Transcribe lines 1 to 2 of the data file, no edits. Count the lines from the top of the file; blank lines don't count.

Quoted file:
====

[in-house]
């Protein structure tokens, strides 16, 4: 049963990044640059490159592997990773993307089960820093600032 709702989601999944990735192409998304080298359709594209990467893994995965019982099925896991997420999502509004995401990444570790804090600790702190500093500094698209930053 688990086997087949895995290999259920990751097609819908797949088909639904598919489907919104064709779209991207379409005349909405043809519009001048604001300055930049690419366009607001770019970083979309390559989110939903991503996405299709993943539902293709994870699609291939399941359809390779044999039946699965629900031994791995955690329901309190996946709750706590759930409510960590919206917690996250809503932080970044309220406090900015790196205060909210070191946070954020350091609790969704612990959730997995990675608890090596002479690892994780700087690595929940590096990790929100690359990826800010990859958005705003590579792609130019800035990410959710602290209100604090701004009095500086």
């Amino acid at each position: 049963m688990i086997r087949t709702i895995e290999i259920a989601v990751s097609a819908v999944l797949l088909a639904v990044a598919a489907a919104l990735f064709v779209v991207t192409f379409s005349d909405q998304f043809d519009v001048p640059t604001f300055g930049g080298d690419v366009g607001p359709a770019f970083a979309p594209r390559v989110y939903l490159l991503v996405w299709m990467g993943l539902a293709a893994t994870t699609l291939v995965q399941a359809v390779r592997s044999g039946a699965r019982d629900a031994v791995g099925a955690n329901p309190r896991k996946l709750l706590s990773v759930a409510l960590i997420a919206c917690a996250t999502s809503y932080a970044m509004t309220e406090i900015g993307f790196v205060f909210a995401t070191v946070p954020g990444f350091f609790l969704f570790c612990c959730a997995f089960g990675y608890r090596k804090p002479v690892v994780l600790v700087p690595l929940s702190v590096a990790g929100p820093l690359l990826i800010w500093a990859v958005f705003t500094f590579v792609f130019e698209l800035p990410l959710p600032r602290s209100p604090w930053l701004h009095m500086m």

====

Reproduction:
[in-house]
């Protein structure tokens, strides 16, 4: 049963990044640059490159592997990773993307089960820093600032 709702989601999944990735192409998304080298359709594209990467893994995965019982099925896991997420999502509004995401990444570790804090600790702190500093500094698209930053 688990086997087949895995290999259920990751097609819908797949088909639904598919489907919104064709779209991207379409005349909405043809519009001048604001300055930049690419366009607001770019970083979309390559989110939903991503996405299709993943539902293709994870699609291939399941359809390779044999039946699965629900031994791995955690329901309190996946709750706590759930409510960590919206917690996250809503932080970044309220406090900015790196205060909210070191946070954020350091609790969704612990959730997995990675608890090596002479690892994780700087690595929940590096990790929100690359990826800010990859958005705003590579792609130019800035990410959710602290209100604090701004009095500086």